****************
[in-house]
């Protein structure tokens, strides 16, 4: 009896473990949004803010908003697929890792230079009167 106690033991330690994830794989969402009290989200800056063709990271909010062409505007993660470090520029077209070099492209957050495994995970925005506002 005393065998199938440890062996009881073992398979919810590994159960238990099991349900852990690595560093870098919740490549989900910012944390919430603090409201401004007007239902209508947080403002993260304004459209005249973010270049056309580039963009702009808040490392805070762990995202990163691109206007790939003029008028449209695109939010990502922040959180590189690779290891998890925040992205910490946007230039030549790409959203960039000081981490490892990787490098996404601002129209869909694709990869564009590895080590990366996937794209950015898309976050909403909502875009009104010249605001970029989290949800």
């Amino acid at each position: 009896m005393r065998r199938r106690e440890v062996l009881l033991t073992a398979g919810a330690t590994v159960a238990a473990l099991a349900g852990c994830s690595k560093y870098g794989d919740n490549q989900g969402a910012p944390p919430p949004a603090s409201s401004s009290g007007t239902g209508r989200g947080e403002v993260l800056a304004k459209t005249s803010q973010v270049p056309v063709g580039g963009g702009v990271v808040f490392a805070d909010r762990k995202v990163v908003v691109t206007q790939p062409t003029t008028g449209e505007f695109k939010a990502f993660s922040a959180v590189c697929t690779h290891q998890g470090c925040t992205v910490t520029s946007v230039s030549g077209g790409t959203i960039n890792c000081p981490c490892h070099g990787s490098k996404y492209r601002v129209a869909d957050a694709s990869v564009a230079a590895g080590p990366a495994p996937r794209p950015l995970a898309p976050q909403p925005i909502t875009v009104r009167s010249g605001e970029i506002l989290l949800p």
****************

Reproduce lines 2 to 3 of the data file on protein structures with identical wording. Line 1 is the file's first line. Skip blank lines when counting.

């Protein structure tokens, strides 16, 4: 009896473990949004803010908003697929890792230079009167 106690033991330690994830794989969402009290989200800056063709990271909010062409505007993660470090520029077209070099492209957050495994995970925005506002 005393065998199938440890062996009881073992398979919810590994159960238990099991349900852990690595560093870098919740490549989900910012944390919430603090409201401004007007239902209508947080403002993260304004459209005249973010270049056309580039963009702009808040490392805070762990995202990163691109206007790939003029008028449209695109939010990502922040959180590189690779290891998890925040992205910490946007230039030549790409959203960039000081981490490892990787490098996404601002129209869909694709990869564009590895080590990366996937794209950015898309976050909403909502875009009104010249605001970029989290949800």
């Amino acid at each position: 009896m005393r065998r199938r106690e440890v062996l009881l033991t073992a398979g919810a330690t590994v159960a238990a473990l099991a349900g852990c994830s690595k560093y870098g794989d919740n490549q989900g969402a910012p944390p919430p949004a603090s409201s401004s009290g007007t239902g209508r989200g947080e403002v993260l800056a304004k459209t005249s803010q973010v270049p056309v063709g580039g963009g702009v990271v808040f490392a805070d909010r762990k995202v990163v908003v691109t206007q790939p062409t003029t008028g449209e505007f695109k939010a990502f993660s922040a959180v590189c697929t690779h290891q998890g470090c925040t992205v910490t520029s946007v230039s030549g077209g790409t959203i960039n890792c000081p981490c490892h070099g990787s490098k996404y492209r601002v129209a869909d957050a694709s990869v564009a230079a590895g080590p990366a495994p996937r794209p950015l995970a898309p976050q909403p925005i909502t875009v009104r009167s010249g605001e970029i506002l989290l949800p």